Another boat show. Do you know who your next client will be? Do you know who may refer your next client? Do you know who may give you a positive recommendation, or a negative one? Do you know who may open a door, or close one relative to business opportunities?
The point is we often think we know and yet there are many points of contact – whether three seconds, three minutes or three hours – that can mislead us. Managing those contacts as if each one could lead to the pot of gold is critical in any service situation.
Crew members may find themselves in moments of extreme exposure and long hours, working boat shows with hundreds of onlookers, gawkers and buyers.
How can anyone tell the difference and how can service levels be maintained throughout a tiring and rigorous schedule? How do crew members who face the seas for a living now take a turn and face the “sees” that come to the boat show?
Being on stage can be tough. Smiling all day and being nice to everybody can be trying to just about anybody. And, when all is said and done, does being nice really matter when so many will come and go?
Consider the following: when something good happens or when a positive interaction takes place, statistics show consumers will tell nine to 12 people. When something negative happens, consumers will tell 10 to 20 people.
The negative stories always are more colorful and get better (and more exaggerated) each time the story is told. In more than 95 percent of negative points of contact, the client does not let you know their contact with you was negative. They just walk away.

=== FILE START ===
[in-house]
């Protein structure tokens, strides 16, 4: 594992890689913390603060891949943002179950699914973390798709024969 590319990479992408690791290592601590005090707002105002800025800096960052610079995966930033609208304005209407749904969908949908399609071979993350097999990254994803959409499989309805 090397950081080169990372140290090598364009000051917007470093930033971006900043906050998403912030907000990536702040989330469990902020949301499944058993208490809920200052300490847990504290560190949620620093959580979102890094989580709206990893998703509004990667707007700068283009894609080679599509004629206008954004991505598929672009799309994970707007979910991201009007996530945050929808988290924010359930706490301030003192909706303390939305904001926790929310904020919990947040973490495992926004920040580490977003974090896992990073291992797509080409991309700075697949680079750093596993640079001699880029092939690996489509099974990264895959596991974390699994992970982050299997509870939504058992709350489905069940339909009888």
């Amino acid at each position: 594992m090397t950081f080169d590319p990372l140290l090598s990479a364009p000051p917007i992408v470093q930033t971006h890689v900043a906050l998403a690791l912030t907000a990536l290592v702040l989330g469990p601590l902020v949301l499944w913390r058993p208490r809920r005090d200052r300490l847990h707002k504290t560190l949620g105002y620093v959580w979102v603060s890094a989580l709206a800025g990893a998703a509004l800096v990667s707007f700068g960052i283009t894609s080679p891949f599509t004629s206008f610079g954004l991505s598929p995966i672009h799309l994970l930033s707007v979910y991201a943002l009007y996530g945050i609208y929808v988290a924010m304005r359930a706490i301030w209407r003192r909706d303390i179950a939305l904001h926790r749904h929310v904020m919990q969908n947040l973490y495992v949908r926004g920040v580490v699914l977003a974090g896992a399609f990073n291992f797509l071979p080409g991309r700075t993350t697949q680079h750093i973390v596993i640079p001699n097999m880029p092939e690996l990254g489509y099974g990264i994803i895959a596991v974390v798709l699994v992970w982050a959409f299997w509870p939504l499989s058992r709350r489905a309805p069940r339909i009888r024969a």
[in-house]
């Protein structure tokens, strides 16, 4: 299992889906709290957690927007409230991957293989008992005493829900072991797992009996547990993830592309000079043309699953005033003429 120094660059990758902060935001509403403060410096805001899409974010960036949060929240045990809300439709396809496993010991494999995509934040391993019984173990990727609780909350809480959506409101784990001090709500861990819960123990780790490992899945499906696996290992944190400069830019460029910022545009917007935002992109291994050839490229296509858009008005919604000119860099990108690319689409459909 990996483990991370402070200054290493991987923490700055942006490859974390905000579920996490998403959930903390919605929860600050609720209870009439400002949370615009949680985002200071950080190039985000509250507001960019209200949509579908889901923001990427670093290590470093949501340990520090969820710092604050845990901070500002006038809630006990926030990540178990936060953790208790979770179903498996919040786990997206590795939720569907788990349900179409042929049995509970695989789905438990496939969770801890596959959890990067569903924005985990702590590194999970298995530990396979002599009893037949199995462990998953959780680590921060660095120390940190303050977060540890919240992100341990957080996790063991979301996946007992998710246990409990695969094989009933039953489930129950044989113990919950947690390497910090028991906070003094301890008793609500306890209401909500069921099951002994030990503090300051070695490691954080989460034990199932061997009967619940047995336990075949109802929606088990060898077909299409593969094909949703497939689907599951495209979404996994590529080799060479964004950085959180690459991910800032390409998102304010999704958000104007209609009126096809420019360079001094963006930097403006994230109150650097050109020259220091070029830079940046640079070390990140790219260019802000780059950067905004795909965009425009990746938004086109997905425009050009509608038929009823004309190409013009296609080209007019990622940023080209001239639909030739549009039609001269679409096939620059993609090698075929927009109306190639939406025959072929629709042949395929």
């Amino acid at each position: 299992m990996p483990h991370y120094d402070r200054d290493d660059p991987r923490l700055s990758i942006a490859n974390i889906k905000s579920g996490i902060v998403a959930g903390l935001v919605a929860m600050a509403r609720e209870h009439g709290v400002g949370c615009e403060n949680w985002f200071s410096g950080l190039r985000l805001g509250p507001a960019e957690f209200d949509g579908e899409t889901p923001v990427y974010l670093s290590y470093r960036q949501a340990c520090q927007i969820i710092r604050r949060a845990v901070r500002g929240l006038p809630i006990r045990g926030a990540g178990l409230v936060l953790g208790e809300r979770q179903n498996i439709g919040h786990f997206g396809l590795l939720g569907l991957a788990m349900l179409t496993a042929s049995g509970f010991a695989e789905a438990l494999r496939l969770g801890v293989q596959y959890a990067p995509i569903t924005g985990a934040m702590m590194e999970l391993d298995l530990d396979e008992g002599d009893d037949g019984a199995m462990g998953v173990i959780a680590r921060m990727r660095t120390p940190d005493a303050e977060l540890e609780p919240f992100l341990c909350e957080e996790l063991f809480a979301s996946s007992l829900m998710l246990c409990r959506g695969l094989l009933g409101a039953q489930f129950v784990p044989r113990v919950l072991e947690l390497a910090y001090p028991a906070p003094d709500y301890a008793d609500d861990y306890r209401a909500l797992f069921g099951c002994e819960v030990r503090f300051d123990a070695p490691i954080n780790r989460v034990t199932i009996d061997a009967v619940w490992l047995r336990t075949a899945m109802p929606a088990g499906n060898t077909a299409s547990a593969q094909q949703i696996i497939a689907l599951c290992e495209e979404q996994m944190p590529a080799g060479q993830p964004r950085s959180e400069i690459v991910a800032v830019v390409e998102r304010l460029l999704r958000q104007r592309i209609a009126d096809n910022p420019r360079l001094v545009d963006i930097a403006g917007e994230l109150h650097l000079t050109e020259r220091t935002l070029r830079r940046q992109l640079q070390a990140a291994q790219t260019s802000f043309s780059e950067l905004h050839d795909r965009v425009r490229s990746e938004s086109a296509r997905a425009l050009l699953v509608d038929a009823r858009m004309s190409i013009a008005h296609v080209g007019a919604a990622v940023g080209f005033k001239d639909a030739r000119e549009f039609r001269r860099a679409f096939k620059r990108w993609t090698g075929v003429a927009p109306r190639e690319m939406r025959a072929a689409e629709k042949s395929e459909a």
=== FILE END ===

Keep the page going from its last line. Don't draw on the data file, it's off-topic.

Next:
Understanding the power and impact of each interaction, even the small ones, can be motivating when your energy dips. Recognizing the power of each thoughtful gesture, even a wee smile, can rechannel fatigue and reinvigorate your spirit.
Keep the following in mind when your feet and face are ready to quit:
1. Take deep breaths frequently and drink lots of water. Appreciate bathroom breaks as moments to recharge, even for just a few moments. Look in the mirror and recognize the great job you are doing. Mirrors can give great positive feedback if you let them.
2. When working a boat show or any other major public event, you represent more than your own vessel; you represent the industry. Though many passers-by may only be passers-by, they are forming impressions and making memories. You may be one of the key ingredients to their first yacht experience. You never know when their dollars will be back.
3. Make eye contact. Be sincere. Smile from your heart, not just around your teeth. Laugh with your crew members when you can. The physical effects of laughter can trigger the release of endorphins, which are natural painkillers.
4. Relax and have fun. Good cheer can reduce stress by expanding blood vessels and sending blood to those extremities that may be feeling a bit extreme.
Going the extra (s)mile can be good for business and for you. Make it your own experience and make it a great one.